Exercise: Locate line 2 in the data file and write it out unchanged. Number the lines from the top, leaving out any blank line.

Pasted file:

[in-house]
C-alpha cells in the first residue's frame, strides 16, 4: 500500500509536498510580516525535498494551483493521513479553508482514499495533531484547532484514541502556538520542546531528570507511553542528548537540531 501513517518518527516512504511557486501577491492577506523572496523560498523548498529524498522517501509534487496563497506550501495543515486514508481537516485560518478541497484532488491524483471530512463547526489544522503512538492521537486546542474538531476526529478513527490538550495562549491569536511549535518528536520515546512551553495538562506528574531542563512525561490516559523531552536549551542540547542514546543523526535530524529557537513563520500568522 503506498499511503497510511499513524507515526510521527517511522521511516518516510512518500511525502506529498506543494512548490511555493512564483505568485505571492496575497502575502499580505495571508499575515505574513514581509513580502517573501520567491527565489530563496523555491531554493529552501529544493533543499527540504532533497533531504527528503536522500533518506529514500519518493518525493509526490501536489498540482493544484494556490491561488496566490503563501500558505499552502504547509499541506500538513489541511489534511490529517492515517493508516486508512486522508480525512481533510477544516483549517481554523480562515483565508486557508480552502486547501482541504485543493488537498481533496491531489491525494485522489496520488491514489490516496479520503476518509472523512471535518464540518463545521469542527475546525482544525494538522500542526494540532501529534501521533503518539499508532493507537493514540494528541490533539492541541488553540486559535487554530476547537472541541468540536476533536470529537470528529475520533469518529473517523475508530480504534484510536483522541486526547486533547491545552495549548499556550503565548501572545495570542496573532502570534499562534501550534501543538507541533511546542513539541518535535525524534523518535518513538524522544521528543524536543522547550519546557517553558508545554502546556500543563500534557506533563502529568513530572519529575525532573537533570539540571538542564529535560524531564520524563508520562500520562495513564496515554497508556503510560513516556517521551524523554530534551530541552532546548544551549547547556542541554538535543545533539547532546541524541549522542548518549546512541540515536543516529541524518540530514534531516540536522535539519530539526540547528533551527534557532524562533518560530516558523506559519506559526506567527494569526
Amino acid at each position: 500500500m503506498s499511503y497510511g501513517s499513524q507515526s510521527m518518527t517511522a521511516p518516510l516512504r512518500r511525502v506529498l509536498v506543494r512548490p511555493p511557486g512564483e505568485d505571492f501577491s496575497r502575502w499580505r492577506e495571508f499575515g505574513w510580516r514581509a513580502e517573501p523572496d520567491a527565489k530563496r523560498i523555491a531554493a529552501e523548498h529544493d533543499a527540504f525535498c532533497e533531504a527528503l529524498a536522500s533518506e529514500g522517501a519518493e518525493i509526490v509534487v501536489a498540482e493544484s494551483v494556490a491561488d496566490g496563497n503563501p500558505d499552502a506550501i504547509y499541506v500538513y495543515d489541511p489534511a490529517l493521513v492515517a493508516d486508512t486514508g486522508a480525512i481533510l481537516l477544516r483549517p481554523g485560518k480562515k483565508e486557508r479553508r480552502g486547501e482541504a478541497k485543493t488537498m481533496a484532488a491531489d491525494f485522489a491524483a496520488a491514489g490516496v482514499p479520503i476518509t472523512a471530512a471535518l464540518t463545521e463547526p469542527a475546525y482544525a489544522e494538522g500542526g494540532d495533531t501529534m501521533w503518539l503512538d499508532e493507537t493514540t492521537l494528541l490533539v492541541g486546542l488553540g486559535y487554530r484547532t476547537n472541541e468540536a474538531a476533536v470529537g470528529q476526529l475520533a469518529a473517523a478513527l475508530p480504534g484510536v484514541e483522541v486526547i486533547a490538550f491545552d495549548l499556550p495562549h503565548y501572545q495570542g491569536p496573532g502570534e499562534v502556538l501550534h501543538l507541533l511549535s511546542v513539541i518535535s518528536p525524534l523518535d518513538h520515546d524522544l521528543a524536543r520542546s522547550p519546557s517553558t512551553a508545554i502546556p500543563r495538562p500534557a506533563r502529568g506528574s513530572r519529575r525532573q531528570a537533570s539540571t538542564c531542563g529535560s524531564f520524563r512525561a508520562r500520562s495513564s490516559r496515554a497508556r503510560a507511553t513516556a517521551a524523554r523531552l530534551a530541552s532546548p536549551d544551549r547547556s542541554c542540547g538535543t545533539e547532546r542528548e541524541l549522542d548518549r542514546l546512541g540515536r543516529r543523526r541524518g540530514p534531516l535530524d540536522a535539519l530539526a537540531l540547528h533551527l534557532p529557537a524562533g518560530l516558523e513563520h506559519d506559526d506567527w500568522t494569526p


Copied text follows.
C-alpha cells in the first residue's frame, strides 16, 4: 500500500509536498510580516525535498494551483493521513479553508482514499495533531484547532484514541502556538520542546531528570507511553542528548537540531 501513517518518527516512504511557486501577491492577506523572496523560498523548498529524498522517501509534487496563497506550501495543515486514508481537516485560518478541497484532488491524483471530512463547526489544522503512538492521537486546542474538531476526529478513527490538550495562549491569536511549535518528536520515546512551553495538562506528574531542563512525561490516559523531552536549551542540547542514546543523526535530524529557537513563520500568522 503506498499511503497510511499513524507515526510521527517511522521511516518516510512518500511525502506529498506543494512548490511555493512564483505568485505571492496575497502575502499580505495571508499575515505574513514581509513580502517573501520567491527565489530563496523555491531554493529552501529544493533543499527540504532533497533531504527528503536522500533518506529514500519518493518525493509526490501536489498540482493544484494556490491561488496566490503563501500558505499552502504547509499541506500538513489541511489534511490529517492515517493508516486508512486522508480525512481533510477544516483549517481554523480562515483565508486557508480552502486547501482541504485543493488537498481533496491531489491525494485522489496520488491514489490516496479520503476518509472523512471535518464540518463545521469542527475546525482544525494538522500542526494540532501529534501521533503518539499508532493507537493514540494528541490533539492541541488553540486559535487554530476547537472541541468540536476533536470529537470528529475520533469518529473517523475508530480504534484510536483522541486526547486533547491545552495549548499556550503565548501572545495570542496573532502570534499562534501550534501543538507541533511546542513539541518535535525524534523518535518513538524522544521528543524536543522547550519546557517553558508545554502546556500543563500534557506533563502529568513530572519529575525532573537533570539540571538542564529535560524531564520524563508520562500520562495513564496515554497508556503510560513516556517521551524523554530534551530541552532546548544551549547547556542541554538535543545533539547532546541524541549522542548518549546512541540515536543516529541524518540530514534531516540536522535539519530539526540547528533551527534557532524562533518560530516558523506559519506559526506567527494569526